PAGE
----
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Satellite Radio Increasingly Popular With US Drivers

American Government Special Collections Reference Desk


Satellite Radio Increasingly Popular With US Drivers

John Birchard
January 31, 2004

Listen to Satellite Radio Increasingly Popular With US Drivers - RealPlayer - 367KB - 2:58

Two companies are betting Americans are willing to pay to listen to the radio, with the arrival of satellite radio in the cars and trucks on American roads.

Since the early 1930s, radio has accompanied Americans on the road. But both AM and FM radio broadcasting bands have their shortcomings: weak signals, interference and static, not to mention many, many commercials.

Now, however, the same satellite technology that makes possible global navigation and telephone communication is the basis for a new development in radio.

The two companies competing for listeners in this new field are XM Satellite Radio and Sirius Satellite Radio. We asked Chance Patterson, an executive with XM, how satellite radio works.

"We have our broadcast headquarters in Washington, D.C. And from our headquarters here, we send 120 channels of programming up to our two satellites, called Rock and Roll," he explained. And those satellites send down the programming information nationwide, across the US."

XM began its service in November of 2001, Sirius a few months later from New York City. A spokesman for Sirius, Ron Rodriguez, says one major advantage for listeners to satellite radio is choice.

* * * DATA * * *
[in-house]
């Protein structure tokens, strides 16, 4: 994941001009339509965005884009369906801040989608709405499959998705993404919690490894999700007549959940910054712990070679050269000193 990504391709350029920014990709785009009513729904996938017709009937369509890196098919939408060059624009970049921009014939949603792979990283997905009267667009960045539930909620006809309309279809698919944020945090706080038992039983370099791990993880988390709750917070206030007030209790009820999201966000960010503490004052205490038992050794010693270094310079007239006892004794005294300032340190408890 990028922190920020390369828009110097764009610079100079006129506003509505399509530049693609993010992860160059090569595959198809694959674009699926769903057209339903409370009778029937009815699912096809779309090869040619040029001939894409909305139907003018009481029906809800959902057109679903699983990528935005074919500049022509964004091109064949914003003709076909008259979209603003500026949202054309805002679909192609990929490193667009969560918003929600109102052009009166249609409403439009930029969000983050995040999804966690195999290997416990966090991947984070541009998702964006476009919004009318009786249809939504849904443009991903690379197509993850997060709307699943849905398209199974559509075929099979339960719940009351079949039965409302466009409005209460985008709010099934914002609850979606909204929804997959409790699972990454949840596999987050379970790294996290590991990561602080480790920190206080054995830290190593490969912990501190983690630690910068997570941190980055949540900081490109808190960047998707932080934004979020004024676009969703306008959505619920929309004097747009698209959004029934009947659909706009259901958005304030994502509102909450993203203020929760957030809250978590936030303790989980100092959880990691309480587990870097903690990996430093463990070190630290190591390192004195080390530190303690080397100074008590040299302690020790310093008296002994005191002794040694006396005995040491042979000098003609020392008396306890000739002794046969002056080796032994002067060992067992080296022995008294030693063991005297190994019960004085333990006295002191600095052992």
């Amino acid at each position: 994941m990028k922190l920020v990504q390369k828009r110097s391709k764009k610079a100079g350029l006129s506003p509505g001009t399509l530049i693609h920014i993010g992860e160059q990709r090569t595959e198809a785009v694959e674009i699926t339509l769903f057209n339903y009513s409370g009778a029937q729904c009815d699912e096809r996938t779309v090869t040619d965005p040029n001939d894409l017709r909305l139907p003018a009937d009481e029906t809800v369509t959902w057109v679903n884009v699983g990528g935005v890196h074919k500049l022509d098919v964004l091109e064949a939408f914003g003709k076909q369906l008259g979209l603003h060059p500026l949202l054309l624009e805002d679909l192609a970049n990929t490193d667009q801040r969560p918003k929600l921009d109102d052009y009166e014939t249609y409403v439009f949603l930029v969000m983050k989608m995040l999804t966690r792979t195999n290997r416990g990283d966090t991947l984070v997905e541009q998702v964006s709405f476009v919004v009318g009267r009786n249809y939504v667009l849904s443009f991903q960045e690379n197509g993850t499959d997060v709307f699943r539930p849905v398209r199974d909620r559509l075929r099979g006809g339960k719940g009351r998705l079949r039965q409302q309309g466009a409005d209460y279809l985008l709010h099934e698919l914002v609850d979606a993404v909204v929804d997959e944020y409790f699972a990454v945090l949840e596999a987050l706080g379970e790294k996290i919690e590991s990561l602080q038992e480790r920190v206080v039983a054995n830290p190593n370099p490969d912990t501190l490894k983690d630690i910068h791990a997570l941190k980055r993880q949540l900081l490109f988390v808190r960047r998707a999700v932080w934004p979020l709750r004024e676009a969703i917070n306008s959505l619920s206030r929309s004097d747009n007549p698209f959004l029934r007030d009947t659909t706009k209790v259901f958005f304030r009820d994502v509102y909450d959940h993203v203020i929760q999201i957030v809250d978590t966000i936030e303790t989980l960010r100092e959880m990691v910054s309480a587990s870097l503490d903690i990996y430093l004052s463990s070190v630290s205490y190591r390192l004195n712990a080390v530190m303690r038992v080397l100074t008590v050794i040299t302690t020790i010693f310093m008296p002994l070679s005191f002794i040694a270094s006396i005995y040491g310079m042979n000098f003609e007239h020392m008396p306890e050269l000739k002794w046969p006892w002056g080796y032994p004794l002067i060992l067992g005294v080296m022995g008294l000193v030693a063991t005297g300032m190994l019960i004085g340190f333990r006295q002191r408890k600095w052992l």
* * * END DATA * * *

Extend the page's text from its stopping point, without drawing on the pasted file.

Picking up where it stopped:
"The fact that you can get a hundred channels and the vast majority of those channels are the types of programming that you can't get on terrestrial or traditional radio," he said.

XM's Chance Patterson cites another satellite advantage. "You also have a nationwide 'reach,'" he said. "You no longer have to worry about losing the signal when you drive away from your hometown. The signal reaches from Long Island (New York) to Long Beach (California) and everywhere in between."

Both companies point to commercial-free broadcasts as another attractive feature.

Customers pay around $120 for the receivers and $10 a month for the program service.

Auto manufacturers have taken a strong interest in satellite radio, both as an investment and an added accessory for their products. Ron Rodriguez lists the brands featuring Sirius.

"The manufacturers that are aligned with Sirius are Ford and Mazda and Volvo and so on," he said. "We also have BMW and we also have Daimler Chrysler and all of their associated brands. And those three manufacturers, by the way, represent about 40 plus percent of the car market."

XM, too, has an impressive line-up of carmakers. "General Motors, which, of course, builds GMC, Chevrolet, Cadillac, Pontiac, Buick, Hummer and Saab vehicles. All have XM available," said Chance Patterson. "And they are our largest shareholder. Our second-largest shareholder is American Honda."

XM can also be purchased in a new Toyota, Nissan and Audi. Both XM and Sirius radios can be purchased separate from a vehicle and some models are available for home use.

In our next report, we'll look at the prospects for the future of satellite radio.

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